You’ll also notice some information regarding the employment contract you have with your employer. This includes start date and end date of the employment, how many hours you work in a week and the base salary. The employer is also obligated to print the minimum wage that applies, enabling you to check that your employer pays you the correct amount.
- Period information
This section shows all information related to the period and the wage that is paid for that period.
- The involved period
- This information reveals how the gross wage is composed – your base salary including allowance for overtime, personal target
- The amounts that are withheld on your salary like contributions for health care, pension and, of course, payroll tax.
- The net amount that is paid to the nominated bank account – for most people the most important bit!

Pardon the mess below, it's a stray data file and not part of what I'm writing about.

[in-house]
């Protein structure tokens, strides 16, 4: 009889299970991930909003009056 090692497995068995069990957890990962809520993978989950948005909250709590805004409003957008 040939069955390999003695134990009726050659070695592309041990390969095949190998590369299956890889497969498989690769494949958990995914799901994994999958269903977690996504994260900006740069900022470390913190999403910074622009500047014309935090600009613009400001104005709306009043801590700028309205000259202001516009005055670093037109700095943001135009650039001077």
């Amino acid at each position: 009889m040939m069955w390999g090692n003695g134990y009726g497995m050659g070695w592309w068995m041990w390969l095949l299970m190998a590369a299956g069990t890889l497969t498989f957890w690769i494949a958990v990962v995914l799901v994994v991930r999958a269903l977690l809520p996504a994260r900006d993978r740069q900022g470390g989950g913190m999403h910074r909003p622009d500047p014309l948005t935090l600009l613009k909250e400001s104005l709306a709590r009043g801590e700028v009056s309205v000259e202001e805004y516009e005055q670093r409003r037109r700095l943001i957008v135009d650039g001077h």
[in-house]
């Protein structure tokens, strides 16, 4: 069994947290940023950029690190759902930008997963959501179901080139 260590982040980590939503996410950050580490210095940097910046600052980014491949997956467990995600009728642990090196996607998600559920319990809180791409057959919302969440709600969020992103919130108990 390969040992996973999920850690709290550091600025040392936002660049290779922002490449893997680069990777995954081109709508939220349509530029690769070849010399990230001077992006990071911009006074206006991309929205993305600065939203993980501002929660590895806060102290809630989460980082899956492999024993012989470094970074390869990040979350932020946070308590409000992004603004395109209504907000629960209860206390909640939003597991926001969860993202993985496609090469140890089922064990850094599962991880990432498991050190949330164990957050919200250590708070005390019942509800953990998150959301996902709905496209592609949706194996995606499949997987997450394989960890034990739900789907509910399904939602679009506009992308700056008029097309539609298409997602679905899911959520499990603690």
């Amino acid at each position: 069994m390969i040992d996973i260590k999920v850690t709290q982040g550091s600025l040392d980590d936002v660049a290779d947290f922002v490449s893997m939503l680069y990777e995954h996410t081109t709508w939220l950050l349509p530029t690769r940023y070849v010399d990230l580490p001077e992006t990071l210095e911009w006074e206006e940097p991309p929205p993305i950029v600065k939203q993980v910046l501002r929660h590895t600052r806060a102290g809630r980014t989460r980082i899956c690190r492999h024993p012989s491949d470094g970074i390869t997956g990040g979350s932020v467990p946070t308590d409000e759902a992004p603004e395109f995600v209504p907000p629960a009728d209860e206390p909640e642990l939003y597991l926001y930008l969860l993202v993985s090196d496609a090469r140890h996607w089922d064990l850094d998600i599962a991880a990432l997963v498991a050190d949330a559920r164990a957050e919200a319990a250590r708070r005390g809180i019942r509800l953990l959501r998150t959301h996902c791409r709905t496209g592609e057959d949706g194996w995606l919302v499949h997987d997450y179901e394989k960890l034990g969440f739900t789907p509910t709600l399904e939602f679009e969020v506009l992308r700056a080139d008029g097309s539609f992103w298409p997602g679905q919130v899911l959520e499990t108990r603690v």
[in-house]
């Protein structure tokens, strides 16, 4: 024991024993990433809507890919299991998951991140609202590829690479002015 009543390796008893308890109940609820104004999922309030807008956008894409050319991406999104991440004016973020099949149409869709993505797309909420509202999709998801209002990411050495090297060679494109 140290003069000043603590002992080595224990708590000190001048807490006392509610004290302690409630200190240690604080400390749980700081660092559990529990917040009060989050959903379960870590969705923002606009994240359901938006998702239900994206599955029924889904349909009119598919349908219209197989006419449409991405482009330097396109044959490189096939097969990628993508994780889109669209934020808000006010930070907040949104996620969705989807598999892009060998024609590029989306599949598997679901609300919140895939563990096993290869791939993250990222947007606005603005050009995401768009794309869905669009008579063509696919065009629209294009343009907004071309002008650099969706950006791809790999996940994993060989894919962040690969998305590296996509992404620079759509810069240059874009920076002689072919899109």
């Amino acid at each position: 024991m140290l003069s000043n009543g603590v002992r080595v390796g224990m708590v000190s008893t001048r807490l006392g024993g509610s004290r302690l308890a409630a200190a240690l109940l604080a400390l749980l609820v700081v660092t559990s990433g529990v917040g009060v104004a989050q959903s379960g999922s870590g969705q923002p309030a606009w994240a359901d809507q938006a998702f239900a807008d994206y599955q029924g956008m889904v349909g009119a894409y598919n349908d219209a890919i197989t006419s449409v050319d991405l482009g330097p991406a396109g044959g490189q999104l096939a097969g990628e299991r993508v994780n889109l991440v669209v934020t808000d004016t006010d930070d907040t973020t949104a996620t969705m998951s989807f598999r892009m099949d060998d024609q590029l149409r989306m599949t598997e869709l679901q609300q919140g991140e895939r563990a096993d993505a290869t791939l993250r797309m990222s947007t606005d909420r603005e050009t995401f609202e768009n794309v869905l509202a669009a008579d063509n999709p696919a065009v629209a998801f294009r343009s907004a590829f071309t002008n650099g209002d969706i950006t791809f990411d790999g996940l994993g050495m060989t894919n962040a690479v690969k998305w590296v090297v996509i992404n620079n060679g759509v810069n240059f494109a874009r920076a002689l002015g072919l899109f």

This section displays all totals up to the current period. Besides base values for contributions and payroll tax you’ll also find information of your holiday allowance balance. Sometimes the balance for vacation days is also shown here.
The example we see here shows the layout that we use in Exact Online Payroll. We are always curious to hear what you think about it – especially if you’re an employee who receives it. If you have any thoughts, please do share them with us. It could become part of an important improvement and help more people gain important insight from their payroll specifications.
Now that you know what Localizations are all about, and you’ve read the first updates in this series, it is time for the next Localizations news update.